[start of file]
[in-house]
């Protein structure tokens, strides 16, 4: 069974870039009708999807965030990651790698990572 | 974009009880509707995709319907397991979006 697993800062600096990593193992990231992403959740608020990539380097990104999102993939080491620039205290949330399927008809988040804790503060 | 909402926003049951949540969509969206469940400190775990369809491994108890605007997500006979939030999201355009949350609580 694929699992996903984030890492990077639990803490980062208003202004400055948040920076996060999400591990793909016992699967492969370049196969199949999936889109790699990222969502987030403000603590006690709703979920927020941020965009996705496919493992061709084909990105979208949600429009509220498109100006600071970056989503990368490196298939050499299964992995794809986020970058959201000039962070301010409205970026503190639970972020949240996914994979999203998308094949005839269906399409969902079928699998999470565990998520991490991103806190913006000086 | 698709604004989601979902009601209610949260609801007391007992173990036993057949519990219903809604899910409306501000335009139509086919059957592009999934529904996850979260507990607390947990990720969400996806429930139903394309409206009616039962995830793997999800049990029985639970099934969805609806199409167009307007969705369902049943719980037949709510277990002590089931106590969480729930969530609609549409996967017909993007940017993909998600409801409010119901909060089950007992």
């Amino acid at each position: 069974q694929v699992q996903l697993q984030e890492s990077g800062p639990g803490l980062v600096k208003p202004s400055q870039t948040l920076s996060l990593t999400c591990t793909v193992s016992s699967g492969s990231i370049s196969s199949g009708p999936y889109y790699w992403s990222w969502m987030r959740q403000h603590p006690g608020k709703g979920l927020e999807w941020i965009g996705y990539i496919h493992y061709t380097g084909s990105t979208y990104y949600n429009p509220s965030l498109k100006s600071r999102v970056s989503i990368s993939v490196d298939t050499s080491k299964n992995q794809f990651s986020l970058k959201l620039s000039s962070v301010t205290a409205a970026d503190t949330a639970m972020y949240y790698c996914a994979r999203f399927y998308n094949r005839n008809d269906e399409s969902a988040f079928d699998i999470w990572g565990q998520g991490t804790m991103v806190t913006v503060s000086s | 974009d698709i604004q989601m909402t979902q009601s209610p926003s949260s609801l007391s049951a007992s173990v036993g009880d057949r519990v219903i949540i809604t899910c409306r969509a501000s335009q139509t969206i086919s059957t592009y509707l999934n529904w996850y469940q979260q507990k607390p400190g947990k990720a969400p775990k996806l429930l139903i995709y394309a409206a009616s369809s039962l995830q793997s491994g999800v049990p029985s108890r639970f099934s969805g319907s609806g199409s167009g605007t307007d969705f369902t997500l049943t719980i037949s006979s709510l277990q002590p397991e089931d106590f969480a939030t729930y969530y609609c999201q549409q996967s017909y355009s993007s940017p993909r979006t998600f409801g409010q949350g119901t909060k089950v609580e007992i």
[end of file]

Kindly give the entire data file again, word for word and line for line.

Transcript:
[in-house]
């Protein structure tokens, strides 16, 4: 069974870039009708999807965030990651790698990572 | 974009009880509707995709319907397991979006 697993800062600096990593193992990231992403959740608020990539380097990104999102993939080491620039205290949330399927008809988040804790503060 | 909402926003049951949540969509969206469940400190775990369809491994108890605007997500006979939030999201355009949350609580 694929699992996903984030890492990077639990803490980062208003202004400055948040920076996060999400591990793909016992699967492969370049196969199949999936889109790699990222969502987030403000603590006690709703979920927020941020965009996705496919493992061709084909990105979208949600429009509220498109100006600071970056989503990368490196298939050499299964992995794809986020970058959201000039962070301010409205970026503190639970972020949240996914994979999203998308094949005839269906399409969902079928699998999470565990998520991490991103806190913006000086 | 698709604004989601979902009601209610949260609801007391007992173990036993057949519990219903809604899910409306501000335009139509086919059957592009999934529904996850979260507990607390947990990720969400996806429930139903394309409206009616039962995830793997999800049990029985639970099934969805609806199409167009307007969705369902049943719980037949709510277990002590089931106590969480729930969530609609549409996967017909993007940017993909998600409801409010119901909060089950007992």
């Amino acid at each position: 069974q694929v699992q996903l697993q984030e890492s990077g800062p639990g803490l980062v600096k208003p202004s400055q870039t948040l920076s996060l990593t999400c591990t793909v193992s016992s699967g492969s990231i370049s196969s199949g009708p999936y889109y790699w992403s990222w969502m987030r959740q403000h603590p006690g608020k709703g979920l927020e999807w941020i965009g996705y990539i496919h493992y061709t380097g084909s990105t979208y990104y949600n429009p509220s965030l498109k100006s600071r999102v970056s989503i990368s993939v490196d298939t050499s080491k299964n992995q794809f990651s986020l970058k959201l620039s000039s962070v301010t205290a409205a970026d503190t949330a639970m972020y949240y790698c996914a994979r999203f399927y998308n094949r005839n008809d269906e399409s969902a988040f079928d699998i999470w990572g565990q998520g991490t804790m991103v806190t913006v503060s000086s | 974009d698709i604004q989601m909402t979902q009601s209610p926003s949260s609801l007391s049951a007992s173990v036993g009880d057949r519990v219903i949540i809604t899910c409306r969509a501000s335009q139509t969206i086919s059957t592009y509707l999934n529904w996850y469940q979260q507990k607390p400190g947990k990720a969400p775990k996806l429930l139903i995709y394309a409206a009616s369809s039962l995830q793997s491994g999800v049990p029985s108890r639970f099934s969805g319907s609806g199409s167009g605007t307007d969705f369902t997500l049943t719980i037949s006979s709510l277990q002590p397991e089931d106590f969480a939030t729930y969530y609609c999201q549409q996967s017909y355009s993007s940017p993909r979006t998600f409801g409010q949350g119901t909060k089950v609580e007992i």